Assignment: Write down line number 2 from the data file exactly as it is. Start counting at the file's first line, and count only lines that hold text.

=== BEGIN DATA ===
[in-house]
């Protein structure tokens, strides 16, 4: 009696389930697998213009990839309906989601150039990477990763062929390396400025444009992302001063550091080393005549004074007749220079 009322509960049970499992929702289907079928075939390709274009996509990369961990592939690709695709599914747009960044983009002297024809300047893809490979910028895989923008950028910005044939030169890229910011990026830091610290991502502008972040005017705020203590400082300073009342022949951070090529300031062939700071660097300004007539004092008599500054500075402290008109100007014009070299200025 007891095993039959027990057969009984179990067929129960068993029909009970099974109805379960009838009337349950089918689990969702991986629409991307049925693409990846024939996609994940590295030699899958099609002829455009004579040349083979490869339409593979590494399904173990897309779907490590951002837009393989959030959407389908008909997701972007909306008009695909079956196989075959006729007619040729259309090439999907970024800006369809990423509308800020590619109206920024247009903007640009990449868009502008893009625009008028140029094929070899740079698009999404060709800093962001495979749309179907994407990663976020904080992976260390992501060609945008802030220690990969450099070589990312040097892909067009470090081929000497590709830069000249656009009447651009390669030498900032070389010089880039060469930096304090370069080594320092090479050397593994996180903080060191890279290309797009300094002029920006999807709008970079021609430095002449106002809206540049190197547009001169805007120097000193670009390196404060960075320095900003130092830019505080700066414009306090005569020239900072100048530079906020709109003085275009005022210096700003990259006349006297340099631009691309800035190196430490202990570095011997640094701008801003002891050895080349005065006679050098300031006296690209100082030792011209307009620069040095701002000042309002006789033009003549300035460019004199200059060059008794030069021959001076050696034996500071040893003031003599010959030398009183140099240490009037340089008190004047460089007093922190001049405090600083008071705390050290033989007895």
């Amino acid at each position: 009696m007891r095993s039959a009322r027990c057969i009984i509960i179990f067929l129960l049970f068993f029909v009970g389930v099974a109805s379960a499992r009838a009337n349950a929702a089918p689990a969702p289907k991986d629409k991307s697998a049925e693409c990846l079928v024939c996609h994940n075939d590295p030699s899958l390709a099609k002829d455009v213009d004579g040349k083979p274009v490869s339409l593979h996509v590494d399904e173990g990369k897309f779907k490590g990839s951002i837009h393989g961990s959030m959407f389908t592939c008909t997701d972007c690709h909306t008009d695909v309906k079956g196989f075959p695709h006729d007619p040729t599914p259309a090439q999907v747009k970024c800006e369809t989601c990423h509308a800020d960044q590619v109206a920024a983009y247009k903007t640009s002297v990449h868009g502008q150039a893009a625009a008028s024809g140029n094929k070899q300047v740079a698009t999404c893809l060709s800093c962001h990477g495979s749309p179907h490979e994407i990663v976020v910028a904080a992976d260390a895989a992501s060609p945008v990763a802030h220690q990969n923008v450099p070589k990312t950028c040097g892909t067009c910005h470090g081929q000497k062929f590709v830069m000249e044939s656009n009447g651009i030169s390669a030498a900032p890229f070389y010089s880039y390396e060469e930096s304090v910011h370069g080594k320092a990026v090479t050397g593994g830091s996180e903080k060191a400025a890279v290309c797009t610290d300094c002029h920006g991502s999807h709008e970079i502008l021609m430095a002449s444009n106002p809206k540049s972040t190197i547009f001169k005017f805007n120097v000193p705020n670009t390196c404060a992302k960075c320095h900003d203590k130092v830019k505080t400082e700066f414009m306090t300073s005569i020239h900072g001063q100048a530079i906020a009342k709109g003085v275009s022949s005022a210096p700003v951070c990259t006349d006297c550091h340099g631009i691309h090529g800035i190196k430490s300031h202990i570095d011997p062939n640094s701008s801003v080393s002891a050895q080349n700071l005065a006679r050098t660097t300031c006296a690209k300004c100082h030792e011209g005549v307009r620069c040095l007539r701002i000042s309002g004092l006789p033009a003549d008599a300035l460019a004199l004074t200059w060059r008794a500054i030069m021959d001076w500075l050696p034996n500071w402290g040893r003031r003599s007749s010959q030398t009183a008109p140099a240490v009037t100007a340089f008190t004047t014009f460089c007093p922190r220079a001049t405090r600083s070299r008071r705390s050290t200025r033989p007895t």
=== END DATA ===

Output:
């Protein structure tokens, strides 16, 4: 009696389930697998213009990839309906989601150039990477990763062929390396400025444009992302001063550091080393005549004074007749220079 009322509960049970499992929702289907079928075939390709274009996509990369961990592939690709695709599914747009960044983009002297024809300047893809490979910028895989923008950028910005044939030169890229910011990026830091610290991502502008972040005017705020203590400082300073009342022949951070090529300031062939700071660097300004007539004092008599500054500075402290008109100007014009070299200025 007891095993039959027990057969009984179990067929129960068993029909009970099974109805379960009838009337349950089918689990969702991986629409991307049925693409990846024939996609994940590295030699899958099609002829455009004579040349083979490869339409593979590494399904173990897309779907490590951002837009393989959030959407389908008909997701972007909306008009695909079956196989075959006729007619040729259309090439999907970024800006369809990423509308800020590619109206920024247009903007640009990449868009502008893009625009008028140029094929070899740079698009999404060709800093962001495979749309179907994407990663976020904080992976260390992501060609945008802030220690990969450099070589990312040097892909067009470090081929000497590709830069000249656009009447651009390669030498900032070389010089880039060469930096304090370069080594320092090479050397593994996180903080060191890279290309797009300094002029920006999807709008970079021609430095002449106002809206540049190197547009001169805007120097000193670009390196404060960075320095900003130092830019505080700066414009306090005569020239900072100048530079906020709109003085275009005022210096700003990259006349006297340099631009691309800035190196430490202990570095011997640094701008801003002891050895080349005065006679050098300031006296690209100082030792011209307009620069040095701002000042309002006789033009003549300035460019004199200059060059008794030069021959001076050696034996500071040893003031003599010959030398009183140099240490009037340089008190004047460089007093922190001049405090600083008071705390050290033989007895």